If staff continue to get infected and introduce the virus back into the community, there will still be outbreaks that can spread widely if not well controlled. Such concerns should lead first to fewer arrests, bookings and jailings for minor crimes, as well as to greater efforts to identify cases and control the spread in jails and prisons.
An editorial in the July American Journal of Public Health summed up the reasons that prisons are high-risk institutions (i.e. overcrowding and unsanitary living conditions) and a potential source of re-infection for local communities and beyond.
And an important report from Illinois was discussed in an opinion article in The New York Times on July 6. It examined the impact of people booked into Cook County jail on the spread of coronavirus in Chicago and on Illinois as a whole. That jail was the site of one of the larger outbreaks of COVID-19 in the country. As reported, “The cycle of arrests, jailings and releases was the most significant predictor of the spread of coronavirus in Chicago and the rest of Illinois. Roughly one-sixth of all cases in the city and state were linked to people who were jailed and released from this single jail, according to data through April 19.”
On July 7, 2020 the federal Centers for Disease Control and Prevention (CDC) issued new guidance for coronavirus testing in correctional facilities. In the older April guidance, CDC recommended only testing people with symptoms of COVID-19. When diagnostic tests were not readily available, the CDC found it reasonable to limit testing in the community and institutions to only the patients with greatest need, such as hospitalized patients, people with symptoms, health-care workers and people living or working in nursing homes.
With more widespread availability of diagnostic tests, it is now practical to test asymptomatic people, too. The new CDC guidance discusses testing people exposed to an infected person more often during their quarantine. The new guidance also provides information about testing asymptomatic people who have no known exposure to a case. This would apply in communities with ongoing transmission of COVID-19. The guidance also discusses testing all current residents in a facility and all new admissions before housing them in the general population. These are major changes. Screening all new admissions with a diagnostic test is a much better approach to preventing the virus from entering a facility. Staff need to be screened with diagnostic tests, too.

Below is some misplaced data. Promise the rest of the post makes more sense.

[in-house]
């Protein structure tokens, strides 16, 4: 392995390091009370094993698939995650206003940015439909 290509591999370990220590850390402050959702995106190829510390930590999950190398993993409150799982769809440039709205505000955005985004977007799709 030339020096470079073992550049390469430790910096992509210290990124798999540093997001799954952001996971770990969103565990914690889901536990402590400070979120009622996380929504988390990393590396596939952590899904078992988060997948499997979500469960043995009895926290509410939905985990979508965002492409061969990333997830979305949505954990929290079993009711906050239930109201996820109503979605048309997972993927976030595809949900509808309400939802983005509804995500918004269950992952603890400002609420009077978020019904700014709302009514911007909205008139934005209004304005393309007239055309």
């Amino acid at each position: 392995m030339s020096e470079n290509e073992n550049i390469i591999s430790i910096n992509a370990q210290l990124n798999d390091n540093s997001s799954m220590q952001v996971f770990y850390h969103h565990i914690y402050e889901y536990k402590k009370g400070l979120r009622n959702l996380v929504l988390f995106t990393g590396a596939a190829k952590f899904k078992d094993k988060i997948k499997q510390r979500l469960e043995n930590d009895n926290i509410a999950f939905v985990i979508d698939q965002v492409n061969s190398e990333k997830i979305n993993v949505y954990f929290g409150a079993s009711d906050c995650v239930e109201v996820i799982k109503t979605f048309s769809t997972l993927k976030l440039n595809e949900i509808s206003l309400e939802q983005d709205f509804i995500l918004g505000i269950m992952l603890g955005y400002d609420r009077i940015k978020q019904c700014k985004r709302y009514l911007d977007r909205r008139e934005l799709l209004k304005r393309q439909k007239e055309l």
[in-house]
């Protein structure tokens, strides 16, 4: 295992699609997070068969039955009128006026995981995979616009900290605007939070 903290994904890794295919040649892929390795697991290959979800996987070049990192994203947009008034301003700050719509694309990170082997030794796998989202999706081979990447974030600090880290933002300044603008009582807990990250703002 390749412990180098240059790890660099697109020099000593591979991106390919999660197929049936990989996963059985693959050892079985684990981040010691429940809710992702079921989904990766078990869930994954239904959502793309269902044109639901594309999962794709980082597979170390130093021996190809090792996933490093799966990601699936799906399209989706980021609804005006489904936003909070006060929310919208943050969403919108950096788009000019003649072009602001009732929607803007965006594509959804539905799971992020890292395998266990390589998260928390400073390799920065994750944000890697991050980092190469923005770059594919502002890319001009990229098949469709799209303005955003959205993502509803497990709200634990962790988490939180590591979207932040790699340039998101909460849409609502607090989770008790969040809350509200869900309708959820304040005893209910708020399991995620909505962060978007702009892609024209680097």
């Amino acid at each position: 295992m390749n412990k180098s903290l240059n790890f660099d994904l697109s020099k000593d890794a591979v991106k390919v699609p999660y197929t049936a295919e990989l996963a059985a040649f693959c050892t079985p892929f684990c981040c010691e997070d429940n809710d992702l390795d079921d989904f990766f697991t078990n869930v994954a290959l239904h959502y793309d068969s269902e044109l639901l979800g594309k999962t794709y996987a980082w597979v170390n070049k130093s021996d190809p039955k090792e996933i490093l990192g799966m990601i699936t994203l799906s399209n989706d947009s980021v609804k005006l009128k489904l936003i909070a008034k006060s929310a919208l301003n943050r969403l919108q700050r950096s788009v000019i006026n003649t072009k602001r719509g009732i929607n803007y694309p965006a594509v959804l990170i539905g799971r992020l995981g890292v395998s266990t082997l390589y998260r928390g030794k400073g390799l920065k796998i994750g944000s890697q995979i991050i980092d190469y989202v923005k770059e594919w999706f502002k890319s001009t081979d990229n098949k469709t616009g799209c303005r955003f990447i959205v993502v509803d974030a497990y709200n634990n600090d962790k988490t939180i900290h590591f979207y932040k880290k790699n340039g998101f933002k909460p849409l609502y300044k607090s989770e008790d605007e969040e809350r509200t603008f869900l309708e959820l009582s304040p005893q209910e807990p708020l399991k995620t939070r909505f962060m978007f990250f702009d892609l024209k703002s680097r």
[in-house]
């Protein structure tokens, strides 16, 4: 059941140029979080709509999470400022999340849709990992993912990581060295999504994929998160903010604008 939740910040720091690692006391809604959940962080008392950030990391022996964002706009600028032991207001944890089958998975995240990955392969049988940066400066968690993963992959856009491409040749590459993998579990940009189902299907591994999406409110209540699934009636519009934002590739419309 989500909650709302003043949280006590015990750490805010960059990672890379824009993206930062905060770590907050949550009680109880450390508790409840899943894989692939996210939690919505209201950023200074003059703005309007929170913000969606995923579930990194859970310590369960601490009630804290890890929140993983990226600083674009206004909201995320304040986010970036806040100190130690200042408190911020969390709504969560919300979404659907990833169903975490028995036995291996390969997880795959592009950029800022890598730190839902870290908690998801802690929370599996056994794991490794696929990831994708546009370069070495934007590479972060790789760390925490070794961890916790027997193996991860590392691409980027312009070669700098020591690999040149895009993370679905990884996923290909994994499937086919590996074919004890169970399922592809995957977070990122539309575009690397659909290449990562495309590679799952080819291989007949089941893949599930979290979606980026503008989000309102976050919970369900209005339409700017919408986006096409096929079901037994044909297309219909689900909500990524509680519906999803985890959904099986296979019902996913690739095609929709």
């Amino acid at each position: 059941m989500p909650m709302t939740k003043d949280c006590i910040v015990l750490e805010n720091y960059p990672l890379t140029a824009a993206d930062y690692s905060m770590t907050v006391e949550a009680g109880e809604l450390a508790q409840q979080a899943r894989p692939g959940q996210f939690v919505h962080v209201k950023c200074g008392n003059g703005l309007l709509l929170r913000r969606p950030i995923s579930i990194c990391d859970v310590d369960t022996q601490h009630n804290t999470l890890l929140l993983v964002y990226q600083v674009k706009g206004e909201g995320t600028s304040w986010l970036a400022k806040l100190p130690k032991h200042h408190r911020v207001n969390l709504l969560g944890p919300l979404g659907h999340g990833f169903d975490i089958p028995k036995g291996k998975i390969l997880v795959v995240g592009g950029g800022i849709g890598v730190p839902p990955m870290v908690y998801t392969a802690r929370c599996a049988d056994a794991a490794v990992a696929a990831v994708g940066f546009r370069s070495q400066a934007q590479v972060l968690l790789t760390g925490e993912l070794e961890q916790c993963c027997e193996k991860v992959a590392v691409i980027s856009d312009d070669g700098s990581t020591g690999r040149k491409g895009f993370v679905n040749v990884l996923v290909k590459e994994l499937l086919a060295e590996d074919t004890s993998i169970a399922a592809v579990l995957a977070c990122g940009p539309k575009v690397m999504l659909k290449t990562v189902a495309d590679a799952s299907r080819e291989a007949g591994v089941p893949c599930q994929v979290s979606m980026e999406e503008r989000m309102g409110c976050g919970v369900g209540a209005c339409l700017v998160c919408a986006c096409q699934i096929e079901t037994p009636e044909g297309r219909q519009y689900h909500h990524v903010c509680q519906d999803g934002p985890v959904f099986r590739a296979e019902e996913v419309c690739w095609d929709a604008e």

Widespread testing of symptomatic and asymptomatic people is necessary to control the coronavirus pandemic. Testing is necessary for control, but not sufficient. It must be coupled with isolation of cases, and identification, testing, and quarantine of close contacts for 14 days.
Testing is the cornerstone of control and prevention. Request tests. Accept tests when offered or recommended.
You can know what test you are getting by what specimen is collected.
• A Q-tip up the nose or spit in a cup are used to diagnose COVID-19 by looking for coronavirus in nasal and oral fluids.
• Blood drawn from a vein is used to determine if the person was previously infected with coronavirus by looking for antibodies produced by the body in response when the person was infected.
• A sensor held in front of the forehead only measures the body temperature to see if the person has fever. That is not a test for coronavirus.